Nicholas Stanton

I teach Yoga because I want to create a space where anyone can experience its benefits.

As a lifelong student of storytelling arts, I approach yoga from a narrative perspective. What kind of experience can it provide for us? How can it get us to see, think, experience, and feel in different ways? When I go to the mat, I explore these questions in ways that try to acknowledge and honor where I’ve been, and where I’m going.

As a college writing instructor, as an editor at a publishing company, as a bartender, and as a filmmaker, yoga asks me to bring all of these practices to the mat. This is my approach to yoga. Not only paying deep reverence to the body and its proper alignment, but to create a multisensory experience for minds, a practice that invites and encourages fellow yogis to engage all senses in their experience and to drop deeper. From these places, I hope all can find a more authentic version of themselves and develop the courage to live it out loud. This is what yoga is to me. Rishi is the purest expression of this that I’ve found.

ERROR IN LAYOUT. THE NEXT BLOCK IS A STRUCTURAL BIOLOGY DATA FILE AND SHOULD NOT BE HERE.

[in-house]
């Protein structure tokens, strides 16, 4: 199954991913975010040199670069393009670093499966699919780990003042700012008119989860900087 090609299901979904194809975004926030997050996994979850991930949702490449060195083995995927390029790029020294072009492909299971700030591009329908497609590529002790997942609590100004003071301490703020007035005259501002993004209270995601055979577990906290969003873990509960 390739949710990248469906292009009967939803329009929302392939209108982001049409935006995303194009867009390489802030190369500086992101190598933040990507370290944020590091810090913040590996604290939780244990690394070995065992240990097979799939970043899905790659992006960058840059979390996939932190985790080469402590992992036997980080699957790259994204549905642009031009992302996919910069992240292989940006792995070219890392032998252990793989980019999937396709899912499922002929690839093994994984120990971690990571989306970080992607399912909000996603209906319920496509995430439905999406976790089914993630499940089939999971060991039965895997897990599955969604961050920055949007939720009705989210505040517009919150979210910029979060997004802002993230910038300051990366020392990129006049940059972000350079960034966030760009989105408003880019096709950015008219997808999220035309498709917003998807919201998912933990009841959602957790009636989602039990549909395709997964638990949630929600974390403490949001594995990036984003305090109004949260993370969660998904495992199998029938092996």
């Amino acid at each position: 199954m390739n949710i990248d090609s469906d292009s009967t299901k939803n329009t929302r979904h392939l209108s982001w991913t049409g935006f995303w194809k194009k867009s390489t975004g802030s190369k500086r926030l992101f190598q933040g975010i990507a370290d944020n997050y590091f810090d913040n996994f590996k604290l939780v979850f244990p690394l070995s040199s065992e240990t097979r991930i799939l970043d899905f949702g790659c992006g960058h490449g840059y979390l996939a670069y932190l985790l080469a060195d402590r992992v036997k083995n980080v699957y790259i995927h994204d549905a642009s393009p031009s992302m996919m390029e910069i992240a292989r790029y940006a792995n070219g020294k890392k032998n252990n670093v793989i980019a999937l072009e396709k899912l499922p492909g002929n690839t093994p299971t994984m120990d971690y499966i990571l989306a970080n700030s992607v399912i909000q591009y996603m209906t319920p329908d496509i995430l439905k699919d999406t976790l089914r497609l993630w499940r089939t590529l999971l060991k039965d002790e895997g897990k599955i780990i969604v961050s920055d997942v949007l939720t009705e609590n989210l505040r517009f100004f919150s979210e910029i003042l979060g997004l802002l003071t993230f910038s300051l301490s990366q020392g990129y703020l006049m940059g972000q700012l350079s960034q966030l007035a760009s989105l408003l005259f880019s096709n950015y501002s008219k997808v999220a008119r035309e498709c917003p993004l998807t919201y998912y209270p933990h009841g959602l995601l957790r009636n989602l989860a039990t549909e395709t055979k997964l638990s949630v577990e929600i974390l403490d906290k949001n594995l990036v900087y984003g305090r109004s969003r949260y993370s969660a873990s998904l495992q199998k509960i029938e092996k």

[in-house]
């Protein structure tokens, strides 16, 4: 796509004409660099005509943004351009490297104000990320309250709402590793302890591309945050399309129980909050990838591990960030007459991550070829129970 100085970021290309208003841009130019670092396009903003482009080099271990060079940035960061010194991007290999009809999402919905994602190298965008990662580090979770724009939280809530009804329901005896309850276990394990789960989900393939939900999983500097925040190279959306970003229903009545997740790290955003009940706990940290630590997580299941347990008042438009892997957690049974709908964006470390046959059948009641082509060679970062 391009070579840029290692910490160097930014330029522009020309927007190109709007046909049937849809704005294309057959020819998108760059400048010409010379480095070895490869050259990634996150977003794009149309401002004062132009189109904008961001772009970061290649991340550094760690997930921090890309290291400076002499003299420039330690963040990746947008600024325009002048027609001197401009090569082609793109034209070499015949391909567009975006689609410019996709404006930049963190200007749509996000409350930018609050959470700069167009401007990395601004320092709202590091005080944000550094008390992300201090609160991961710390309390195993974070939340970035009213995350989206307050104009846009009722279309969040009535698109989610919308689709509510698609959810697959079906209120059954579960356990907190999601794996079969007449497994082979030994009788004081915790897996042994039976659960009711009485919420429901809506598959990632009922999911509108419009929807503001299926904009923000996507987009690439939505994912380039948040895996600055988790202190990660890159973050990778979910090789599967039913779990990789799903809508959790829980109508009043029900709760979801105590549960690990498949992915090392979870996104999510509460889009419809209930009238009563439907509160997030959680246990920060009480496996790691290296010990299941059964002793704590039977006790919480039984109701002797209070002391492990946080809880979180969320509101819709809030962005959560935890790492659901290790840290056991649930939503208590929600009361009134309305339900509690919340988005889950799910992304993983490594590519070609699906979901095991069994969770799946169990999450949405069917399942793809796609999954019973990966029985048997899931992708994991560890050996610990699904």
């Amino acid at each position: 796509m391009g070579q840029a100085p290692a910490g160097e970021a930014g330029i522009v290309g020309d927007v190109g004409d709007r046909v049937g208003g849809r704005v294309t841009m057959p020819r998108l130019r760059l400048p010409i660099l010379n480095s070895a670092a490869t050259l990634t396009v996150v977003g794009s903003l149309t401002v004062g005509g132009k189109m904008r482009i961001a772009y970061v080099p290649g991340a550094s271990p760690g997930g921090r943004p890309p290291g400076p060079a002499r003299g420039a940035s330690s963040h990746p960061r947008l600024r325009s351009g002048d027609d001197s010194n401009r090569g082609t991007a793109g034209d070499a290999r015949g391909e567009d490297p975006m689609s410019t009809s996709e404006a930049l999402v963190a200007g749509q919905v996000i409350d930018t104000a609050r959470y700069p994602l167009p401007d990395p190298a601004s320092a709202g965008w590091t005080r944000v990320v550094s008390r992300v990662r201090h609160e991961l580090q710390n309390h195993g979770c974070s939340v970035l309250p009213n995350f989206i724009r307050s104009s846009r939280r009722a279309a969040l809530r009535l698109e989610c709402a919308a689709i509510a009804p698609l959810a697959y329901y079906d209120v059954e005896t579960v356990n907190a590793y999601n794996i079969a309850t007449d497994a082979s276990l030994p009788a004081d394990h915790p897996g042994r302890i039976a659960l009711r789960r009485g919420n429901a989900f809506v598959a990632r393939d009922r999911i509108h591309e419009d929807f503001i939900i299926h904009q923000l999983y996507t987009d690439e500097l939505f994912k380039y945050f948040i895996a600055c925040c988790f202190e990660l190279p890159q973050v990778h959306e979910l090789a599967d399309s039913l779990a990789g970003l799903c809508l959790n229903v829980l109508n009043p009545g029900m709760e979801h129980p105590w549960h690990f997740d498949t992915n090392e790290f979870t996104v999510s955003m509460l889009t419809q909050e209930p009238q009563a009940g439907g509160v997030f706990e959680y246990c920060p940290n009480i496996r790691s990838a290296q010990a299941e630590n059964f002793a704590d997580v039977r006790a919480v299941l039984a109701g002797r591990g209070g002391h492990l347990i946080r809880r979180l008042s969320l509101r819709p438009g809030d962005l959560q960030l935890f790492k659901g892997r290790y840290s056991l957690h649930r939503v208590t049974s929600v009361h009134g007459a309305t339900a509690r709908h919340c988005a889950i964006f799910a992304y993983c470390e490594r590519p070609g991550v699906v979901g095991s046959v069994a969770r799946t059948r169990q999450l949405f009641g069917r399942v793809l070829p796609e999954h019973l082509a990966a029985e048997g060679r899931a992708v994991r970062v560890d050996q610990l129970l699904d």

Yoga helps me manage my chronic lower back and sciatic nerve pain. But that’s just what yoga does for me. I teach yoga because I want to know what yoga is.

Of course we can. As the Radiance Sutra exclaims, “Every perception is an invitation to revelation.”

“I hope all can find a more authentic version of themselves and develop the courage to live it out loud.”